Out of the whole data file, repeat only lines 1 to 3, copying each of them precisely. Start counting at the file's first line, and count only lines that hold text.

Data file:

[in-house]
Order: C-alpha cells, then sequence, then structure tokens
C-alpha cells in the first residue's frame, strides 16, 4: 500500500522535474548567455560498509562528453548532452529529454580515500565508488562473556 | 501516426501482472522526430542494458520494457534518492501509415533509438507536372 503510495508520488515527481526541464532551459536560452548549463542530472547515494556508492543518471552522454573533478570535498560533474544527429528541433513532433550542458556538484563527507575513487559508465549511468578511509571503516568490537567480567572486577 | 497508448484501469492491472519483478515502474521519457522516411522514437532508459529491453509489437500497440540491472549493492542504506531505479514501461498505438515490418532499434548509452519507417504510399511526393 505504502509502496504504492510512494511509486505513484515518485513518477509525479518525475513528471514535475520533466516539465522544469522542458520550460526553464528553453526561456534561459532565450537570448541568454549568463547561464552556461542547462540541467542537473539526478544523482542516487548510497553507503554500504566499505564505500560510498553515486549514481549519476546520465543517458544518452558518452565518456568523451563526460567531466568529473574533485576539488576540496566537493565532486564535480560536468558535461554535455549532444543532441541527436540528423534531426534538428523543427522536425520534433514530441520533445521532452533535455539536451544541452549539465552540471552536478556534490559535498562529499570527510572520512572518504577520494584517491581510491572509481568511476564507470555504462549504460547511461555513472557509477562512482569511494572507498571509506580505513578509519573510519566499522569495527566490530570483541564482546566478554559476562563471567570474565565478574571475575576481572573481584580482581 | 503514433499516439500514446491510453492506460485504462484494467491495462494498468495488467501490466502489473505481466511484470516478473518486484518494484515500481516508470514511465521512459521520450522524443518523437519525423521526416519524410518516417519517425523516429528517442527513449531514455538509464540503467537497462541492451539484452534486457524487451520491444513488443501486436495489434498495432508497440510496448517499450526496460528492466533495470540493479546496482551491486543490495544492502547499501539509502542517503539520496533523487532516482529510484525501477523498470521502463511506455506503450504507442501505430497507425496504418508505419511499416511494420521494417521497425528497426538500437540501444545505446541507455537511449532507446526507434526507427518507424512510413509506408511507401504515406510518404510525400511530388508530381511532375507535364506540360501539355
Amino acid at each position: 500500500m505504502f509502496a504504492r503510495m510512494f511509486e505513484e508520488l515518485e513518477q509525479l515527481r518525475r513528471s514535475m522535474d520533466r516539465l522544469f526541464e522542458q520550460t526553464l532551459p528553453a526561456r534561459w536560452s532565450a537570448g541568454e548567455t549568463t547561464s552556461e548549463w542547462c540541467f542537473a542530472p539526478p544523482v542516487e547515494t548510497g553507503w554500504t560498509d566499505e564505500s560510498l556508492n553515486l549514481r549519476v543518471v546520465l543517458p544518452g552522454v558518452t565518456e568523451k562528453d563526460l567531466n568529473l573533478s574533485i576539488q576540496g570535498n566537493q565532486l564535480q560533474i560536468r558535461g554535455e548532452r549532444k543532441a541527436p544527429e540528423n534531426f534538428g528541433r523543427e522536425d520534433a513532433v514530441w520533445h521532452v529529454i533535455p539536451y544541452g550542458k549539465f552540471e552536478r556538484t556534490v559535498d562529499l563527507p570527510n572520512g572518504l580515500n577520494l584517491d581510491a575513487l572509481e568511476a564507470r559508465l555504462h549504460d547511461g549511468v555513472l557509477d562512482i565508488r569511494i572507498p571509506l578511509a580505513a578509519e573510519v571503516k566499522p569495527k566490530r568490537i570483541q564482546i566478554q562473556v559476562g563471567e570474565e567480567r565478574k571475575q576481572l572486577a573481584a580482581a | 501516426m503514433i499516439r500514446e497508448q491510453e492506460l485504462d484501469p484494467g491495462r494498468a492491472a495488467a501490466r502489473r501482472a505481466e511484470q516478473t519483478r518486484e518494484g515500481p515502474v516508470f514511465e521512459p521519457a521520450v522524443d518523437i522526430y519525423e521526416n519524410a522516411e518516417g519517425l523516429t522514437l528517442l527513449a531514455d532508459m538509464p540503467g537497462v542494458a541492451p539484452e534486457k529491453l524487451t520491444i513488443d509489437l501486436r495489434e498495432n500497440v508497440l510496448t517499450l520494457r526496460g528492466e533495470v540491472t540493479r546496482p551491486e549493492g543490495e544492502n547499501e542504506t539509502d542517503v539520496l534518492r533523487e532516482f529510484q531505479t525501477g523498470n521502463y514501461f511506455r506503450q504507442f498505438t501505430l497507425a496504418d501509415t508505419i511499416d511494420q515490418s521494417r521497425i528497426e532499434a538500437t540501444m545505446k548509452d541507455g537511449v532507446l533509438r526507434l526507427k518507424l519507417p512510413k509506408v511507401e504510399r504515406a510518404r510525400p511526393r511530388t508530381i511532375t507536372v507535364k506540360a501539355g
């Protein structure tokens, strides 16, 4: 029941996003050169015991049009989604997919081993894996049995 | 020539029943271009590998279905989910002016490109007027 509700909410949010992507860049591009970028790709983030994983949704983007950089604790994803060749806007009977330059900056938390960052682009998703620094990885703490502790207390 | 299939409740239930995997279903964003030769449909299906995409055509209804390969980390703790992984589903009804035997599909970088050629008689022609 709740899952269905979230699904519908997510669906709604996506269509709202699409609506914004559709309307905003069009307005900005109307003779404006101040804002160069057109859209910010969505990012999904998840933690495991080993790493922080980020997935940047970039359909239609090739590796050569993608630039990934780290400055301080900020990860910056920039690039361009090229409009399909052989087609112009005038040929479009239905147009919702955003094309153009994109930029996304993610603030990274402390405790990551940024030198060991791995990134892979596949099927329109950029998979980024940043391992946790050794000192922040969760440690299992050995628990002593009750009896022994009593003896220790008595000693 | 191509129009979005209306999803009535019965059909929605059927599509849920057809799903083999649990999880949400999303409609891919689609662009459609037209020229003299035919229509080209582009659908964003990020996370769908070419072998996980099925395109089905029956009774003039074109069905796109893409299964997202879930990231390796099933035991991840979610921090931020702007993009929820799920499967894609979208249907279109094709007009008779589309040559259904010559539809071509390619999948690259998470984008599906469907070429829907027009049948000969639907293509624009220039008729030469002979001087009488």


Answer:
[in-house]
Order: C-alpha cells, then sequence, then structure tokens
C-alpha cells in the first residue's frame, strides 16, 4: 500500500522535474548567455560498509562528453548532452529529454580515500565508488562473556 | 501516426501482472522526430542494458520494457534518492501509415533509438507536372 503510495508520488515527481526541464532551459536560452548549463542530472547515494556508492543518471552522454573533478570535498560533474544527429528541433513532433550542458556538484563527507575513487559508465549511468578511509571503516568490537567480567572486577 | 497508448484501469492491472519483478515502474521519457522516411522514437532508459529491453509489437500497440540491472549493492542504506531505479514501461498505438515490418532499434548509452519507417504510399511526393 505504502509502496504504492510512494511509486505513484515518485513518477509525479518525475513528471514535475520533466516539465522544469522542458520550460526553464528553453526561456534561459532565450537570448541568454549568463547561464552556461542547462540541467542537473539526478544523482542516487548510497553507503554500504566499505564505500560510498553515486549514481549519476546520465543517458544518452558518452565518456568523451563526460567531466568529473574533485576539488576540496566537493565532486564535480560536468558535461554535455549532444543532441541527436540528423534531426534538428523543427522536425520534433514530441520533445521532452533535455539536451544541452549539465552540471552536478556534490559535498562529499570527510572520512572518504577520494584517491581510491572509481568511476564507470555504462549504460547511461555513472557509477562512482569511494572507498571509506580505513578509519573510519566499522569495527566490530570483541564482546566478554559476562563471567570474565565478574571475575576481572573481584580482581 | 503514433499516439500514446491510453492506460485504462484494467491495462494498468495488467501490466502489473505481466511484470516478473518486484518494484515500481516508470514511465521512459521520450522524443518523437519525423521526416519524410518516417519517425523516429528517442527513449531514455538509464540503467537497462541492451539484452534486457524487451520491444513488443501486436495489434498495432508497440510496448517499450526496460528492466533495470540493479546496482551491486543490495544492502547499501539509502542517503539520496533523487532516482529510484525501477523498470521502463511506455506503450504507442501505430497507425496504418508505419511499416511494420521494417521497425528497426538500437540501444545505446541507455537511449532507446526507434526507427518507424512510413509506408511507401504515406510518404510525400511530388508530381511532375507535364506540360501539355